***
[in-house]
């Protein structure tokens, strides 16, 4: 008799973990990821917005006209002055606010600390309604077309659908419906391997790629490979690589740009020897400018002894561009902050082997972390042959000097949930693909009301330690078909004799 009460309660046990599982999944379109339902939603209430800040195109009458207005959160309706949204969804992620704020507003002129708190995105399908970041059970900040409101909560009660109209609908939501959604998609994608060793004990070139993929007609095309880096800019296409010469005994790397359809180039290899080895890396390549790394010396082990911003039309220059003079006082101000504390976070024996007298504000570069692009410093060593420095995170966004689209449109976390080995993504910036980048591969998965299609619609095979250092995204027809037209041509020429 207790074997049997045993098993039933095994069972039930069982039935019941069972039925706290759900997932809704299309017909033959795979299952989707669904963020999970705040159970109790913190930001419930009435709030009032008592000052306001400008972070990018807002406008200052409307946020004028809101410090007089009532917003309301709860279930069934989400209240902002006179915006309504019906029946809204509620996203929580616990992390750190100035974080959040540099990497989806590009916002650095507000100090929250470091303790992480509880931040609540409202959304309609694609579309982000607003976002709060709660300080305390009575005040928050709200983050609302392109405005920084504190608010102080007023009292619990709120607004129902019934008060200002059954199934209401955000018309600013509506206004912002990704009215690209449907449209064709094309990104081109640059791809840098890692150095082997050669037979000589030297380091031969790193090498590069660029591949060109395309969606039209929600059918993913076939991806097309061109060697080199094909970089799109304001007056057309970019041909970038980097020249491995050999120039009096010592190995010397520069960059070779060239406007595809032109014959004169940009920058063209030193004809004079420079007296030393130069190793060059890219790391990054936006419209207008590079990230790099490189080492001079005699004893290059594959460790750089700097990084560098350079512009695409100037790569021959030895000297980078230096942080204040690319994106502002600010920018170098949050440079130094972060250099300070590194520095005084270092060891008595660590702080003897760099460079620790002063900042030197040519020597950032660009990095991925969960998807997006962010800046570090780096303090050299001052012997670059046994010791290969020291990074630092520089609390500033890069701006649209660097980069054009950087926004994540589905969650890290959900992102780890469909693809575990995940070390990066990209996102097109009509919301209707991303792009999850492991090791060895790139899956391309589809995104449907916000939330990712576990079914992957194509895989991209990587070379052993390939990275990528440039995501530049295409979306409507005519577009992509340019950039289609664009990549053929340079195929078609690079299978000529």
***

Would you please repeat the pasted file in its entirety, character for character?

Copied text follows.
[in-house]
């Protein structure tokens, strides 16, 4: 008799973990990821917005006209002055606010600390309604077309659908419906391997790629490979690589740009020897400018002894561009902050082997972390042959000097949930693909009301330690078909004799 009460309660046990599982999944379109339902939603209430800040195109009458207005959160309706949204969804992620704020507003002129708190995105399908970041059970900040409101909560009660109209609908939501959604998609994608060793004990070139993929007609095309880096800019296409010469005994790397359809180039290899080895890396390549790394010396082990911003039309220059003079006082101000504390976070024996007298504000570069692009410093060593420095995170966004689209449109976390080995993504910036980048591969998965299609619609095979250092995204027809037209041509020429 207790074997049997045993098993039933095994069972039930069982039935019941069972039925706290759900997932809704299309017909033959795979299952989707669904963020999970705040159970109790913190930001419930009435709030009032008592000052306001400008972070990018807002406008200052409307946020004028809101410090007089009532917003309301709860279930069934989400209240902002006179915006309504019906029946809204509620996203929580616990992390750190100035974080959040540099990497989806590009916002650095507000100090929250470091303790992480509880931040609540409202959304309609694609579309982000607003976002709060709660300080305390009575005040928050709200983050609302392109405005920084504190608010102080007023009292619990709120607004129902019934008060200002059954199934209401955000018309600013509506206004912002990704009215690209449907449209064709094309990104081109640059791809840098890692150095082997050669037979000589030297380091031969790193090498590069660029591949060109395309969606039209929600059918993913076939991806097309061109060697080199094909970089799109304001007056057309970019041909970038980097020249491995050999120039009096010592190995010397520069960059070779060239406007595809032109014959004169940009920058063209030193004809004079420079007296030393130069190793060059890219790391990054936006419209207008590079990230790099490189080492001079005699004893290059594959460790750089700097990084560098350079512009695409100037790569021959030895000297980078230096942080204040690319994106502002600010920018170098949050440079130094972060250099300070590194520095005084270092060891008595660590702080003897760099460079620790002063900042030197040519020597950032660009990095991925969960998807997006962010800046570090780096303090050299001052012997670059046994010791290969020291990074630092520089609390500033890069701006649209660097980069054009950087926004994540589905969650890290959900992102780890469909693809575990995940070390990066990209996102097109009509919301209707991303792009999850492991090791060895790139899956391309589809995104449907916000939330990712576990079914992957194509895989991209990587070379052993390939990275990528440039995501530049295409979306409507005519577009992509340019950039289609664009990549053929340079195929078609690079299978000529």